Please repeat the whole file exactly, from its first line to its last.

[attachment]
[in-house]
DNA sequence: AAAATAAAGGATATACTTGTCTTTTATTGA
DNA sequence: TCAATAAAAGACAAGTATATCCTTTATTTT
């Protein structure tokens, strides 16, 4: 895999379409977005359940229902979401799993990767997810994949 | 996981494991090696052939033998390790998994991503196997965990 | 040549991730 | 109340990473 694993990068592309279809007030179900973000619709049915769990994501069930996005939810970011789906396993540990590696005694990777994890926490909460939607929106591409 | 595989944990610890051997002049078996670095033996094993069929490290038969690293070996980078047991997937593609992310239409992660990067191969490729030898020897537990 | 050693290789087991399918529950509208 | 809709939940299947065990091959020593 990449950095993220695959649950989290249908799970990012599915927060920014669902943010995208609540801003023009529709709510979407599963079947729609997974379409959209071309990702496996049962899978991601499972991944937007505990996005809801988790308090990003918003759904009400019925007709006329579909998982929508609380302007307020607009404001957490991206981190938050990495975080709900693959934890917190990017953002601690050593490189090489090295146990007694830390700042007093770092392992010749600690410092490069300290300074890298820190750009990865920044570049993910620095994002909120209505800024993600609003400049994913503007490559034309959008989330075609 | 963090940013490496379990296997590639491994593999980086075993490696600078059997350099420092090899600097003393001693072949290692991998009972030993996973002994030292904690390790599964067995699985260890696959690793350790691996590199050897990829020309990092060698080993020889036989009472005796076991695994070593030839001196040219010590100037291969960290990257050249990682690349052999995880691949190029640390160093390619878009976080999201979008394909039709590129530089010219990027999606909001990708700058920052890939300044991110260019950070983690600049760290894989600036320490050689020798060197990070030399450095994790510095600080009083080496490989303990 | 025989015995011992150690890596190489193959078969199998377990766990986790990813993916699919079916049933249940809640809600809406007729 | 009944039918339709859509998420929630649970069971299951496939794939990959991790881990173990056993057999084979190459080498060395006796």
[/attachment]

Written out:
[in-house]
DNA sequence: AAAATAAAGGATATACTTGTCTTTTATTGA
DNA sequence: TCAATAAAAGACAAGTATATCCTTTATTTT
């Protein structure tokens, strides 16, 4: 895999379409977005359940229902979401799993990767997810994949 | 996981494991090696052939033998390790998994991503196997965990 | 040549991730 | 109340990473 694993990068592309279809007030179900973000619709049915769990994501069930996005939810970011789906396993540990590696005694990777994890926490909460939607929106591409 | 595989944990610890051997002049078996670095033996094993069929490290038969690293070996980078047991997937593609992310239409992660990067191969490729030898020897537990 | 050693290789087991399918529950509208 | 809709939940299947065990091959020593 990449950095993220695959649950989290249908799970990012599915927060920014669902943010995208609540801003023009529709709510979407599963079947729609997974379409959209071309990702496996049962899978991601499972991944937007505990996005809801988790308090990003918003759904009400019925007709006329579909998982929508609380302007307020607009404001957490991206981190938050990495975080709900693959934890917190990017953002601690050593490189090489090295146990007694830390700042007093770092392992010749600690410092490069300290300074890298820190750009990865920044570049993910620095994002909120209505800024993600609003400049994913503007490559034309959008989330075609 | 963090940013490496379990296997590639491994593999980086075993490696600078059997350099420092090899600097003393001693072949290692991998009972030993996973002994030292904690390790599964067995699985260890696959690793350790691996590199050897990829020309990092060698080993020889036989009472005796076991695994070593030839001196040219010590100037291969960290990257050249990682690349052999995880691949190029640390160093390619878009976080999201979008394909039709590129530089010219990027999606909001990708700058920052890939300044991110260019950070983690600049760290894989600036320490050689020798060197990070030399450095994790510095600080009083080496490989303990 | 025989015995011992150690890596190489193959078969199998377990766990986790990813993916699919079916049933249940809640809600809406007729 | 009944039918339709859509998420929630649970069971299951496939794939990959991790881990173990056993057999084979190459080498060395006796």